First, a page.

John Grogan: Blog en-us (C) Copyright 2107 John H Grogan (John Grogan) Fri, 05 May 2017 15:34:00 GMT Fri, 05 May 2017 15:34:00 GMT John Grogan: Blog 120 80 A Practical Look at Polarizing Filters I get a lot of questions regarding, what type of polarizer to use? Meaning should I get a circular polarizer or a linear polarizer?

On the surface one would say a circular polarizer is used on all modern DSLR or SLR cameras if you are still using film. For the sake of this subject I need to assume two things, this is not a technical conversation and I assume we all know how a polarizer works and why use them.

The need for circular vs linear polarizers seems to stem from the way auto focus and the auto metering functions of the camera body share light coming thru the lens and in this case the filter. The idea is because of the reduced amount of light can cause the camera to misjudge the light and cause the metering system to give you the wrong exposure and or focus.

Another issue is multi coating used on lenses and filters. It is difficult to find quality filters that use multicoating. In most cases, they are expensive and hard to find. A circular polarizer is simply a linear polarizer with an extra layer or coating affecting the way light is transmitted to the sensors in your camera.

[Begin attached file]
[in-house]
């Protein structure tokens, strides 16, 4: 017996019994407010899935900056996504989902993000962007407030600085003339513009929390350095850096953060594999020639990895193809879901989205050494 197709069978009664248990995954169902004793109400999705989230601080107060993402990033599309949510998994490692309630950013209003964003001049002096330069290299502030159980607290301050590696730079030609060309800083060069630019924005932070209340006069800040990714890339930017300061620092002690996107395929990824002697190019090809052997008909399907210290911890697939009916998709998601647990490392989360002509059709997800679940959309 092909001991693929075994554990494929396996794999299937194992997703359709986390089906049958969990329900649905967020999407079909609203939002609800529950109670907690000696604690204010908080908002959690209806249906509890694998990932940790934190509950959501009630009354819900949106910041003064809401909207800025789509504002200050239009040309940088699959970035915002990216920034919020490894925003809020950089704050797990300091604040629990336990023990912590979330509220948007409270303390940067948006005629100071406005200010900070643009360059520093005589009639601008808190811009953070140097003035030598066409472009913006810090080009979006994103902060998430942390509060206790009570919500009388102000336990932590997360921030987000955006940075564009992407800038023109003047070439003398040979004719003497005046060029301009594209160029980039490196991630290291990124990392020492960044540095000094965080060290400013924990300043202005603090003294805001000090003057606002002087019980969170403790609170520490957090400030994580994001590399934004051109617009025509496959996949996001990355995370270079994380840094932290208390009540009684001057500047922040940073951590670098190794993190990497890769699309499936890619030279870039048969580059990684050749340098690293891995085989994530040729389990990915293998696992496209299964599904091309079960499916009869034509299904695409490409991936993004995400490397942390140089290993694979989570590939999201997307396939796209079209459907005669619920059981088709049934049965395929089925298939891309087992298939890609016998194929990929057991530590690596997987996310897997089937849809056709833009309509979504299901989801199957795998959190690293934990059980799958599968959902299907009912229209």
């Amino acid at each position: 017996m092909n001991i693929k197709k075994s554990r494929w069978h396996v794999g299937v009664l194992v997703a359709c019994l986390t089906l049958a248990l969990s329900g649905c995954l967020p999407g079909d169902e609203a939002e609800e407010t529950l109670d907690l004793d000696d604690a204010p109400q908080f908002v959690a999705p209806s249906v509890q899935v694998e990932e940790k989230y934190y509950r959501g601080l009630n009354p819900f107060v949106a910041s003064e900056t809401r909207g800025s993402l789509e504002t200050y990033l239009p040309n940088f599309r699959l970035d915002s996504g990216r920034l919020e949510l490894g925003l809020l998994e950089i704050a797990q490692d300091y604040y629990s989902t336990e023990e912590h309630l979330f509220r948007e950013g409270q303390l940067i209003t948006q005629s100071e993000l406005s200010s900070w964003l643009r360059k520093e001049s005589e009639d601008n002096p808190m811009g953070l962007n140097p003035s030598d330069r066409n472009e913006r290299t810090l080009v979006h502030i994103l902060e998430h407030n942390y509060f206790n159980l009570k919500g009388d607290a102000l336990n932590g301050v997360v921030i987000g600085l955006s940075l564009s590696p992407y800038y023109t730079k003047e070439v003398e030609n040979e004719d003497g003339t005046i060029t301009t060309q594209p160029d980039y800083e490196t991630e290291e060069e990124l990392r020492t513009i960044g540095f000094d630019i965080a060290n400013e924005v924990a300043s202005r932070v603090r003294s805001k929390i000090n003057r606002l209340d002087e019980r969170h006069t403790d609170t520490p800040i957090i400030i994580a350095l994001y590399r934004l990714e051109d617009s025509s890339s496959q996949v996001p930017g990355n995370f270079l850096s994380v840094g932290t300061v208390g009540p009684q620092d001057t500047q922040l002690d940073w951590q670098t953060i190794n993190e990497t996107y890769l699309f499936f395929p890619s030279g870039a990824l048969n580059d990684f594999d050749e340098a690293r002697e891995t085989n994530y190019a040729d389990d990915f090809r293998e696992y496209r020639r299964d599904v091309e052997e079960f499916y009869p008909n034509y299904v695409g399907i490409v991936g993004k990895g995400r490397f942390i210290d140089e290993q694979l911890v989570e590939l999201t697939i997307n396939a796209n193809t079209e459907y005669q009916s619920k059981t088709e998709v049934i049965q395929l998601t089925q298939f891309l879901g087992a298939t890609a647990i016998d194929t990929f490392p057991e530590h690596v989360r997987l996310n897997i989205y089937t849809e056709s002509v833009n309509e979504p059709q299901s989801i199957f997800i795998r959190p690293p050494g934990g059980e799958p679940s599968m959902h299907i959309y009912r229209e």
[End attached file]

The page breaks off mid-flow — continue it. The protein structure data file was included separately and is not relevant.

Now those are the issues, but in application what is the net result. Let’s look at price. I compared a Hoya 77mm circular to a Hoya 77mm linear polarizer. Using B&H Photo for pricing, I found the linear to be $46.99 and the circular polarizer was $93.90 with variations of circular polarizers up to $199.00. But that’s a look at price and we all know price is not a final factor.

In practical uses in both a hand-held meter and the built-in meter, the polarizer is at or below 1/3 stop difference in the error factor. On some cameras, a third stop is not enough variance to affect the image. In most prosumer and pro cameras, you could see a difference, but in those situations the photographer brackets taking in account of the filter characteristics. In my personal practice, most all assignments and personal projects are shot on manual exposure so this issue is not a problem. Most of the reviews and comments I found in researching this subject is that people for the most part cannot tell the difference.

Conclusion. If you are starting out in photography go ahead and get the circular, the idea always is to get the best product you can afford. If you’re like me, and already have the linear filter continue to use it but understand the differences. In fact, I have both and I really use them without noticing the difference. But above all, knowledge is the key.

Why and how to use to polarizer? Sounds like a subject for later on …

]]> (John Grogan) circular filter linear polarizer Fri, 05 May 2017 14:43:07 GMT